UN chief calls for 'maximum restraint' in occupied Kashmir

Published August 8, 2019
United Nations chief Antonio Guterres has been following the situation in occupied Kashmir with concern. — AFP/File
United Nations chief Antonio Guterres has been following the situation in occupied Kashmir with concern. — AFP/File

United Nations chief Antonio Guterres on Thursday called for India “to refrain from taking steps that could affect the status of Jammu and Kashmir”.

“The secretary general has been following the situation in Jammu and Kashmir with concern and makes an appeal for maximum restraint,” his spokesperson said.

"The position of the United Nations on this region is governed by the Charter of the United Nations and applicable Security Council resolutions," read the statement.

"The secretary general also recalls the 1972 Agreement on bilateral relations between India and Pakistan, also known as the Simla Agreement, which states that the final status of Jammu and Kashmir is to be settled by peaceful means, in accordance with the Charter of the UN."

Read more: PM wonders if intl community will find the moral courage to prevent 'genocide' in occupied Kashmir

According to the spokesperson, the secretary general was also concerned over reports of restrictions in India-occupied Kashmir, which could "exacerbate the human rights situation in the region”.

India's Hindu nationalist government stripped the disputed region of its autonomy earlier this week in a move that sent shock waves through South Asia and has seen the restive area come under military lockdown.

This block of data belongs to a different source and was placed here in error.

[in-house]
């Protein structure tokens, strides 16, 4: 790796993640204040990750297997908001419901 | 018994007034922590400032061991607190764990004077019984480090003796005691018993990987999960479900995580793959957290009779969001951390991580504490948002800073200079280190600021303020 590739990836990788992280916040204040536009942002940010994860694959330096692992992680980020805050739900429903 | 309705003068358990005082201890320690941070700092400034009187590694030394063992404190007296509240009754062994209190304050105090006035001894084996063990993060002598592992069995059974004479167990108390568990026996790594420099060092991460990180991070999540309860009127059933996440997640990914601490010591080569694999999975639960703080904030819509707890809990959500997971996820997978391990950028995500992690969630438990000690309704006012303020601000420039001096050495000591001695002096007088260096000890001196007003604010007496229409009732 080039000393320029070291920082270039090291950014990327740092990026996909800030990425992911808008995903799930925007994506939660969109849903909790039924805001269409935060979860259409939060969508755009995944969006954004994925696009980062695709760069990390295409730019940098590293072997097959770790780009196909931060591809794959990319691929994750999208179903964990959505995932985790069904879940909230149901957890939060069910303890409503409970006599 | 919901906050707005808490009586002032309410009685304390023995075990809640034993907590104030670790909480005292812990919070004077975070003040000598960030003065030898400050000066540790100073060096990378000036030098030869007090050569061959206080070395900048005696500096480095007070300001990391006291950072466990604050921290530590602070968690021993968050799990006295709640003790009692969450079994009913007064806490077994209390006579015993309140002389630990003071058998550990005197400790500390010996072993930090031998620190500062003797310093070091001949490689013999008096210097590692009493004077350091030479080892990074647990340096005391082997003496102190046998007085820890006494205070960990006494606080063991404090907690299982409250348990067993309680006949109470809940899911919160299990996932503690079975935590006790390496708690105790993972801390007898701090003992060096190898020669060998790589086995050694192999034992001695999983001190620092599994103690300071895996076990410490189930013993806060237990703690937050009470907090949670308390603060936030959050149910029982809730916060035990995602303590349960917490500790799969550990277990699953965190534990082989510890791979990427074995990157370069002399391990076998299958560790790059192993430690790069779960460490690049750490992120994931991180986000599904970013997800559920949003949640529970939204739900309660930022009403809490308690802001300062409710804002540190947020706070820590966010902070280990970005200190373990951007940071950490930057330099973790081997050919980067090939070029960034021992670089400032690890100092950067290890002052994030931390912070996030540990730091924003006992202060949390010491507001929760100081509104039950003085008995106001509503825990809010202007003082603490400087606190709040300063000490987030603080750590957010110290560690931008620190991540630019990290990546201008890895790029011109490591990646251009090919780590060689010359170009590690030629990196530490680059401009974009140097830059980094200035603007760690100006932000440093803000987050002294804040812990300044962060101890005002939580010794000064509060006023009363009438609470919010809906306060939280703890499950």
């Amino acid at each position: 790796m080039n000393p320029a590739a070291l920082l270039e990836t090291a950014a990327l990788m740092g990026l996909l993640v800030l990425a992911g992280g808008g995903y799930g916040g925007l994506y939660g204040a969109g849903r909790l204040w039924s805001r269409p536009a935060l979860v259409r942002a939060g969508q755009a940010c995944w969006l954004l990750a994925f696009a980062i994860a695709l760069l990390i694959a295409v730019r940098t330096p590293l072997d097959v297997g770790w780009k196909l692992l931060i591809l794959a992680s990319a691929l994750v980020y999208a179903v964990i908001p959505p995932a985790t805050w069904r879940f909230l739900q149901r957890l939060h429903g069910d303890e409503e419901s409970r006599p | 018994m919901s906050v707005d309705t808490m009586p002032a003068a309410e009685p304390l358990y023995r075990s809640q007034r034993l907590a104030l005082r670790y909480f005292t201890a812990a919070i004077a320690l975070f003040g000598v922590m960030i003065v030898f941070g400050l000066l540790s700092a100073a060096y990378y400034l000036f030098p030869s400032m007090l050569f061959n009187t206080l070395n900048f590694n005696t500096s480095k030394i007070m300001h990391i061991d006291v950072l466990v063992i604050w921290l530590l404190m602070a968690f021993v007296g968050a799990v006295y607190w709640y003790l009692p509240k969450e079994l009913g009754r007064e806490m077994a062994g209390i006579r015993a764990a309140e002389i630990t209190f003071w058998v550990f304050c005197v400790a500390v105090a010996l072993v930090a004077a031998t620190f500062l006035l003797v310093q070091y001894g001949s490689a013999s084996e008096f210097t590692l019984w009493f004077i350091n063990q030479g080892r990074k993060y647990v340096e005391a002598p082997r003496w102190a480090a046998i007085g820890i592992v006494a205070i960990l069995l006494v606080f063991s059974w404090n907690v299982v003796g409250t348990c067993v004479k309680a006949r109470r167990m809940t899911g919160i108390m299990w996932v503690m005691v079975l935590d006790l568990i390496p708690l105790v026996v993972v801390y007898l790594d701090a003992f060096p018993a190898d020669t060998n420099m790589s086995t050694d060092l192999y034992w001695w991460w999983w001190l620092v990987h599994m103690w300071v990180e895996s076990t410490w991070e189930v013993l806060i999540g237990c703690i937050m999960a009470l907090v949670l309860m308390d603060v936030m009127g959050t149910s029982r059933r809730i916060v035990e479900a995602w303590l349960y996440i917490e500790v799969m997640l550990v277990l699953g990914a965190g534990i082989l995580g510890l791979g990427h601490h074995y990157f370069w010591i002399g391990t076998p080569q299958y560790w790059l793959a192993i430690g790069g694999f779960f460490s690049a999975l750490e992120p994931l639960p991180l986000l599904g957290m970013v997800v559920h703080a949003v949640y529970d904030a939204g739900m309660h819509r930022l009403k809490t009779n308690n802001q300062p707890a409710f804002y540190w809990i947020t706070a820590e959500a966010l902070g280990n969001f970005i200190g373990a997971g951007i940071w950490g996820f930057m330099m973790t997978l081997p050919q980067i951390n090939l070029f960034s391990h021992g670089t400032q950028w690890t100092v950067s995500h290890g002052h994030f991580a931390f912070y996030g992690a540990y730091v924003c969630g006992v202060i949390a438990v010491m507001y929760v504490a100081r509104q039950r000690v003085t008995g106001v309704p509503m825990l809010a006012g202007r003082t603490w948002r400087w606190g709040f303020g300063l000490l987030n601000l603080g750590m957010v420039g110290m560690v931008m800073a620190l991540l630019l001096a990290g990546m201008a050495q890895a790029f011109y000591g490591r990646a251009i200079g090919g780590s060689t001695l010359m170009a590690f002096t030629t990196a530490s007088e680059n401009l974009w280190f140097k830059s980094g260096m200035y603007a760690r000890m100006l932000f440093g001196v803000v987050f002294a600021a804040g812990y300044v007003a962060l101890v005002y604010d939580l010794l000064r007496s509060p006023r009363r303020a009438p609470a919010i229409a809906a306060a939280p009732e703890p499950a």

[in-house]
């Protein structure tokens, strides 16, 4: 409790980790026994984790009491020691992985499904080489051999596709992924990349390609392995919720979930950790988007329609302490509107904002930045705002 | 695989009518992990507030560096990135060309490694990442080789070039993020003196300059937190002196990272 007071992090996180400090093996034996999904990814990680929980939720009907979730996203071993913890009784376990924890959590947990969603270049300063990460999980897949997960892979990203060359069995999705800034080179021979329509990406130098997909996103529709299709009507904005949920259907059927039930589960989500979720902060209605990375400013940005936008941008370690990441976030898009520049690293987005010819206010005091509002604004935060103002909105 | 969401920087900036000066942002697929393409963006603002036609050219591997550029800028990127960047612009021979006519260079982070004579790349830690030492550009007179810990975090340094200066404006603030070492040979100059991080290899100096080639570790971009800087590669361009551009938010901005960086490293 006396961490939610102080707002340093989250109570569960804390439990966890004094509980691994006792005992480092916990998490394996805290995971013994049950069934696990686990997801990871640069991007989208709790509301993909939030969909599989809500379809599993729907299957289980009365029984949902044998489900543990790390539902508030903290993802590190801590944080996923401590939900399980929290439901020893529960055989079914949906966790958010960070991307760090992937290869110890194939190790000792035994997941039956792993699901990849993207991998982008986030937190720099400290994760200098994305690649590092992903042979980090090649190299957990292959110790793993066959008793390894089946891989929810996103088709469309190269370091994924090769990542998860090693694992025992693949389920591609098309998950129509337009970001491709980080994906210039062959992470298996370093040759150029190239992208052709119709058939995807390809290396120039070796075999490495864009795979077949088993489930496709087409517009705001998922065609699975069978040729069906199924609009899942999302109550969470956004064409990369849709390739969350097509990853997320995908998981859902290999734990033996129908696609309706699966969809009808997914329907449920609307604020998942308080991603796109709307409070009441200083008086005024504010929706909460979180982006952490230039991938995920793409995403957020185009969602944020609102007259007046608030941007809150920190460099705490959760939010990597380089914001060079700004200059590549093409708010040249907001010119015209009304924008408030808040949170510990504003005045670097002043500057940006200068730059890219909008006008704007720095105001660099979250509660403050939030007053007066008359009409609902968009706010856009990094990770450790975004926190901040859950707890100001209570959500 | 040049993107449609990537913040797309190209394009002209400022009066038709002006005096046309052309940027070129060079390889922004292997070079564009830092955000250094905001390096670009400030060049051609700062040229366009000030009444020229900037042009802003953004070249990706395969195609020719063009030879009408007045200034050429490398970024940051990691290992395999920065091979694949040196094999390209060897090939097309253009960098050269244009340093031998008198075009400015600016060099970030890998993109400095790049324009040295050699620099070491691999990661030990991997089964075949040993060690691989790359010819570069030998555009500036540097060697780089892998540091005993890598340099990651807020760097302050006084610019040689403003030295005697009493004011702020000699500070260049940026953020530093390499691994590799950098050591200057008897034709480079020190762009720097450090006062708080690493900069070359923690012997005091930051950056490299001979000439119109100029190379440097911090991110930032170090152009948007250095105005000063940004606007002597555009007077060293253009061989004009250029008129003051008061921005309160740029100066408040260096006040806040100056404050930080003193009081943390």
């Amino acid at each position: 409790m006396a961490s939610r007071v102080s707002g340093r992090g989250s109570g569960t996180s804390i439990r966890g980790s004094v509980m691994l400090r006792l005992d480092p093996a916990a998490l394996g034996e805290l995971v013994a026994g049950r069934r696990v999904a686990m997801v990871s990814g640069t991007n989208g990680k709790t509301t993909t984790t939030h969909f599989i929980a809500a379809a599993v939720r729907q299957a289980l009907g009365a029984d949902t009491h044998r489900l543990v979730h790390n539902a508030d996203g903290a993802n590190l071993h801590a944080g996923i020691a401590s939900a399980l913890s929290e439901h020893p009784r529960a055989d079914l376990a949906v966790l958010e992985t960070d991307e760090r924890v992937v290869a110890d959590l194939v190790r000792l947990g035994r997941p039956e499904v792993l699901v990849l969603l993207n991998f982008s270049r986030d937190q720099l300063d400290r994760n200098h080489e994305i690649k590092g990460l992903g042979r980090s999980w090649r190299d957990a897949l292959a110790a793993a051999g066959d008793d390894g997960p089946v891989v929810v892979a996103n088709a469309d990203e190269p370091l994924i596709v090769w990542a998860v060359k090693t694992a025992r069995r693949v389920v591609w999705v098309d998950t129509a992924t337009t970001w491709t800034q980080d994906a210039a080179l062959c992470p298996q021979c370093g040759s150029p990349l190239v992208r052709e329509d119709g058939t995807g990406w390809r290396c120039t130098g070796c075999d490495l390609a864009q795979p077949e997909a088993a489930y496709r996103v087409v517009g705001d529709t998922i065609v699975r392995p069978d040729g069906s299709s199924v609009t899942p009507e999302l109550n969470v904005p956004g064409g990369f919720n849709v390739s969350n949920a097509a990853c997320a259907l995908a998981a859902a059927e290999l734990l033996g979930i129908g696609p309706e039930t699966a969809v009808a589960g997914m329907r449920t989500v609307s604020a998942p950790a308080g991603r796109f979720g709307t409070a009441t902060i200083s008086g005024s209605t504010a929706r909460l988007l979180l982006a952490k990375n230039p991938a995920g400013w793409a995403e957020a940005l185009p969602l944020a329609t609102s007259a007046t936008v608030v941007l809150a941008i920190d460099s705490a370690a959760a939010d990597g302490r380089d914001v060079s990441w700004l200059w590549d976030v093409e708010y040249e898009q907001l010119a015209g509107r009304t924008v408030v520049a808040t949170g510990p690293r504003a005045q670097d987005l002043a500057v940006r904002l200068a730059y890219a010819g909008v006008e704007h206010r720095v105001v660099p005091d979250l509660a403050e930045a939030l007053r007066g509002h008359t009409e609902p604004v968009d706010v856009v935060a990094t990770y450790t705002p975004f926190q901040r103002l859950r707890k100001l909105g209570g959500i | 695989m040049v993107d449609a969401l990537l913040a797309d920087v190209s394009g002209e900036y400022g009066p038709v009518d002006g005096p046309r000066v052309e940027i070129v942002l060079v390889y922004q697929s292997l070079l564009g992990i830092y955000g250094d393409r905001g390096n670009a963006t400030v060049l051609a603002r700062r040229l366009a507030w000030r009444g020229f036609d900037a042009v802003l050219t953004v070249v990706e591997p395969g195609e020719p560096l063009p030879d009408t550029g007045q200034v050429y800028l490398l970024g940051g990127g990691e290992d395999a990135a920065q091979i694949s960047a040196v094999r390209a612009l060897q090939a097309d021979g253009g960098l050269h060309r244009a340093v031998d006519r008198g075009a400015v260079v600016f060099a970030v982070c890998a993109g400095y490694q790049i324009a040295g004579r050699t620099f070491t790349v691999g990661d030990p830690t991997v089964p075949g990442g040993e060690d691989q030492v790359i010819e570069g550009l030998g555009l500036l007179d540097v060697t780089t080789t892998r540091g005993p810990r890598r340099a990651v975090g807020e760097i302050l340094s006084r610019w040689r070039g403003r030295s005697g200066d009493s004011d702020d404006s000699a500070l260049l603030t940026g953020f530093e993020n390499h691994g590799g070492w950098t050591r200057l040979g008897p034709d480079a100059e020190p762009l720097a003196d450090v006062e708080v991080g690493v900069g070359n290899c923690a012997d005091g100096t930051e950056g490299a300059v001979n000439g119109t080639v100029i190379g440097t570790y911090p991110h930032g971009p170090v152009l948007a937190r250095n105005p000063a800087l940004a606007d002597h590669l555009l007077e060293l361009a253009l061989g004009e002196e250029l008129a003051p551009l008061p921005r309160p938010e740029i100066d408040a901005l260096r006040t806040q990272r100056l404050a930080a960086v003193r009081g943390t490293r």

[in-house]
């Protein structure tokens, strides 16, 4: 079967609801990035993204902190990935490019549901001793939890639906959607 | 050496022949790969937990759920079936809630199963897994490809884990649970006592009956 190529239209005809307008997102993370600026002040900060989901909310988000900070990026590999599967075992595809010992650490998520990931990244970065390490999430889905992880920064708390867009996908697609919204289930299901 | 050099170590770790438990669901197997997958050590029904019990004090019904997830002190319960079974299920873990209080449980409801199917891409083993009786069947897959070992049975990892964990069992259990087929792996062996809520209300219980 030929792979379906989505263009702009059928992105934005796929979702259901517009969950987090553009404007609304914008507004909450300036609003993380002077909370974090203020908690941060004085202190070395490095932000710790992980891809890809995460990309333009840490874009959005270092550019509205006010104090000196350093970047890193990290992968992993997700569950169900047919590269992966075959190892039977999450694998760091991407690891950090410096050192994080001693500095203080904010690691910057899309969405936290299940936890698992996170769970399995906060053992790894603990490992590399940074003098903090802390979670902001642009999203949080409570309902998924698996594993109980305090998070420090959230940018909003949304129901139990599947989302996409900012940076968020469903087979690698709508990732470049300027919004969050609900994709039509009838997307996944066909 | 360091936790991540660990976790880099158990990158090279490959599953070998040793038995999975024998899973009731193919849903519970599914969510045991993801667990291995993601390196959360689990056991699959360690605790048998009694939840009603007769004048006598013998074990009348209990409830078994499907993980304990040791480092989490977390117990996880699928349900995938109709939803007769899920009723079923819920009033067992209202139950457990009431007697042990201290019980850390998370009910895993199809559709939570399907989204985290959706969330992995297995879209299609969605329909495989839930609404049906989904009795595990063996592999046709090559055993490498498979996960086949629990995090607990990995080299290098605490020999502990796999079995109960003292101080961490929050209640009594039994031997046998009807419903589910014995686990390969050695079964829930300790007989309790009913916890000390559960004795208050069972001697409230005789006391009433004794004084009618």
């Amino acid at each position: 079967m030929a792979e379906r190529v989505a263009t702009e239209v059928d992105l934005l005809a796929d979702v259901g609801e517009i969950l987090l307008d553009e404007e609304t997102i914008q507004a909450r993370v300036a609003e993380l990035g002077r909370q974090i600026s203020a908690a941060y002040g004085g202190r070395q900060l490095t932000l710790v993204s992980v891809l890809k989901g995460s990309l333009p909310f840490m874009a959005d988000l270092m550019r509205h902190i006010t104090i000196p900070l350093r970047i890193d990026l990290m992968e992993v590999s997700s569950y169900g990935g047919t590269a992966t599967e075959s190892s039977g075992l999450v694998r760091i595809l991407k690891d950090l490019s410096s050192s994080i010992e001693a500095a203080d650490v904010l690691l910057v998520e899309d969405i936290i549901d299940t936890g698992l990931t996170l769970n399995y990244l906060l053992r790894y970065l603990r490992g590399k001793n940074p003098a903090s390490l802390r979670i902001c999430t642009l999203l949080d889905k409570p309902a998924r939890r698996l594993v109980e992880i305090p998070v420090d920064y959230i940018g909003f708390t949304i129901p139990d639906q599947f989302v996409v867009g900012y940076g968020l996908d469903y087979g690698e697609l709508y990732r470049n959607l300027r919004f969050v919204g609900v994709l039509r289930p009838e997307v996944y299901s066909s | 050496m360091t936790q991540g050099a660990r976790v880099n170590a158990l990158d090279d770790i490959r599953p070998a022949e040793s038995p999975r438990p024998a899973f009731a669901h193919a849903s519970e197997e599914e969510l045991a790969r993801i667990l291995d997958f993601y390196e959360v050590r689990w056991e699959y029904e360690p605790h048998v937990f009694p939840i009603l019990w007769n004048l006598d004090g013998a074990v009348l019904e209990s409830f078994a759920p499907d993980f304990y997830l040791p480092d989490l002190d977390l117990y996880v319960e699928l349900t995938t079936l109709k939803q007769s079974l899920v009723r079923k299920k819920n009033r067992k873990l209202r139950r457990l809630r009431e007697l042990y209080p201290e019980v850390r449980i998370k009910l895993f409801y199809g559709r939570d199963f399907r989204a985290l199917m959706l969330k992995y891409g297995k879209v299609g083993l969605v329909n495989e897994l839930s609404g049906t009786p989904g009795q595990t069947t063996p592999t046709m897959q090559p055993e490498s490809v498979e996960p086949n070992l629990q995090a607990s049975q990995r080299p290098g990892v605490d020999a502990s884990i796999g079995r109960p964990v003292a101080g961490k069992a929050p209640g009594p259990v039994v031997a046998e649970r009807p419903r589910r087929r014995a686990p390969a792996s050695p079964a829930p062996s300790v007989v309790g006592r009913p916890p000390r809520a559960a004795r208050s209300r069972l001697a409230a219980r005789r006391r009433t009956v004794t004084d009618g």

Internet and telephone connections in Kashmir have been cut since Monday and a curfew imposed as the authorities feared trouble when the decision was announced.

Indian Prime Minister Narendra Modi's administration rushed through a presidential decree on Monday to ditch the Muslim-majority region's constitutionally-guaranteed status. The Indian parliament also passed a law splitting the state into two territories.

Modi said Islamabad used the special status “as a weapon against the country to inflame the passions of some people” against the Indian state.

Tens of thousands of people have died in a three-decade-old insurgency in Kashmir. India and Pakistan have fought two wars over the Himalayan region.

BJP govt strips Kashmiris of special autonomy

On Monday, India's ruling Bharatiya Janata Party stripped Kashmiris of the special autonomy they had for seven decades through a rushed presidential order. An indefinite curfew — that today entered its fourth day — was imposed in occupied Kashmir and elected leaders were put under house arrest.

By repealing Article 370 of the constitution, people from the rest of India will now have the right to acquire property in occupied Kashmir and settle there permanently. Kashmiris as well as critics of India’s Hindu nationalist-led government see the move as an attempt to dilute the demographics of Muslim-majority Kashmir with Hindu settlers.

Furthermore, Indian Home Minister Amit Shah, who is also president of the BJP, moved a bill to bifurcate the state into two union territories — one, Jammu and Kashmir, which will have a legislature, and the other, Ladakh — to be directly ruled by New Delhi. The bill was passed.

Pakistan had strongly condemned the move and vowed to "exercise all possible options to counter the illegal steps" taken by India. A joint parliamentary session was summoned by President Arif Alvi and Prime Minister Imran constituted a high-power committee to devise future strategy with regards to occupied Kashmir.

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